Toddler Trigger: He's Trying to Defend His Turf
You've probably noticed that your child hits and bites more often on the playground or at a playdate than at any other time. The reason? He's surrounded by a bunch of kids who grab his toys, push him down, or simply invade his space -- and they don't necessarily listen when he tells them "Stop!" or "Mine!" Not acting out in anger requires impulse control, which kids don't fully master until they're older.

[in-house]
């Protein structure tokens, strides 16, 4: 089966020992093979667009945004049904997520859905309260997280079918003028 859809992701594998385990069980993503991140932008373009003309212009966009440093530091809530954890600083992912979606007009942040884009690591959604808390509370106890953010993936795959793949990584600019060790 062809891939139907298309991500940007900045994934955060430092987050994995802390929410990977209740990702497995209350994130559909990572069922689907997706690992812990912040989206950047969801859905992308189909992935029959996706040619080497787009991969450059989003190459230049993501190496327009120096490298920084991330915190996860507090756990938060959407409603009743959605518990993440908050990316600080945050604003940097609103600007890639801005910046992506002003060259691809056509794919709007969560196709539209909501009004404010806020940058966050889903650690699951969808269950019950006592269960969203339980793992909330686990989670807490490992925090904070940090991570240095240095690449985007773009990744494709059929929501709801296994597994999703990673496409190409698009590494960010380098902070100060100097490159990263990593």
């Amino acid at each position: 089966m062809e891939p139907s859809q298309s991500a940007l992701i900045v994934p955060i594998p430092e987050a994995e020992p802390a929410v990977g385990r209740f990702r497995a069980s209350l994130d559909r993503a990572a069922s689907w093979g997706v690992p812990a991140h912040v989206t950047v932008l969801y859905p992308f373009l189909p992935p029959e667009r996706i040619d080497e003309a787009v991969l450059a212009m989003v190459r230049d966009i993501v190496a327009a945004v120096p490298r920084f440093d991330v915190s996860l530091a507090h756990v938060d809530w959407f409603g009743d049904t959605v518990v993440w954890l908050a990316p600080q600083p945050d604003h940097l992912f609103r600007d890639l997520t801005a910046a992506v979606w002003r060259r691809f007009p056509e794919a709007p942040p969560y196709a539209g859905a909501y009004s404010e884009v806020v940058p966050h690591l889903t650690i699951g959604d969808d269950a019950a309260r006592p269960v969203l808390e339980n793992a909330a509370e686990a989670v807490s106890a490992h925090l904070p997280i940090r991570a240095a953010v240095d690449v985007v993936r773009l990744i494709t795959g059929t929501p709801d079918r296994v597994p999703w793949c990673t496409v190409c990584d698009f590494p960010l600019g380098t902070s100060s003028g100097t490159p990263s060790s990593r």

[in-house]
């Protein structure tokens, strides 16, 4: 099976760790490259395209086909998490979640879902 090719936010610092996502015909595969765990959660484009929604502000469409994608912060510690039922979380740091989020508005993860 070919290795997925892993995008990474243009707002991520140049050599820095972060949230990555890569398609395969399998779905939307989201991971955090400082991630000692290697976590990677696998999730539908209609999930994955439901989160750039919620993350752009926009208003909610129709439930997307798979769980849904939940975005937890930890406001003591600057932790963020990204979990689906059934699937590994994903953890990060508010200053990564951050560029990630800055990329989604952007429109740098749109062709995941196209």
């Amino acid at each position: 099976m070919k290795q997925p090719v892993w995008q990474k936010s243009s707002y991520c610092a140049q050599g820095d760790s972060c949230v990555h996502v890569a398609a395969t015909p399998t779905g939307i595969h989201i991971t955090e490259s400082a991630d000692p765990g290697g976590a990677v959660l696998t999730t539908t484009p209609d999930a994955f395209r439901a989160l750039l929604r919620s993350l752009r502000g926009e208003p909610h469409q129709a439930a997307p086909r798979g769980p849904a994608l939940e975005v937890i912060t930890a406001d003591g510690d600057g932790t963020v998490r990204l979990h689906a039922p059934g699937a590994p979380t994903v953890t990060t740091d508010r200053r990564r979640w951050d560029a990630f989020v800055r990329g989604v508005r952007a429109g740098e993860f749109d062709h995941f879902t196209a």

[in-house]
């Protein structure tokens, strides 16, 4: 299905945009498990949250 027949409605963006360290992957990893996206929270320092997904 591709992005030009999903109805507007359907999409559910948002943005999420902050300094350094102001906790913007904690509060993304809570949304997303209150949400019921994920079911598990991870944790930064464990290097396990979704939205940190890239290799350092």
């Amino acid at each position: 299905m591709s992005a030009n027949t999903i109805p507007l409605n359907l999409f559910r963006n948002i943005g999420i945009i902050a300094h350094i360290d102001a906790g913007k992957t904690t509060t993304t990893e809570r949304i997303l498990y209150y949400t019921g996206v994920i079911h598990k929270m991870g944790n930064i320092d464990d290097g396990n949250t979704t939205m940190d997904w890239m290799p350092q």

WHAT TO DO If your toddler hurts someone, take time to cool down and give him the "no hitting/biting" speech. You can also ease tension by introducing another toy or game. "Distracting the kids with a new activity is often the easiest way to diffuse a dispute," says Dr. Floyd. If they're fighting over a toy, give it a minute to see whether they can resolve the conflict on their own. But when it looks like it's going to escalate into hitting or biting, say: "If you can't take turns, I have to take the truck away." And don't let your child keep a plaything that he's snatched aggressively. By making him give it back, you're letting him know that being rough won't get him what he wants.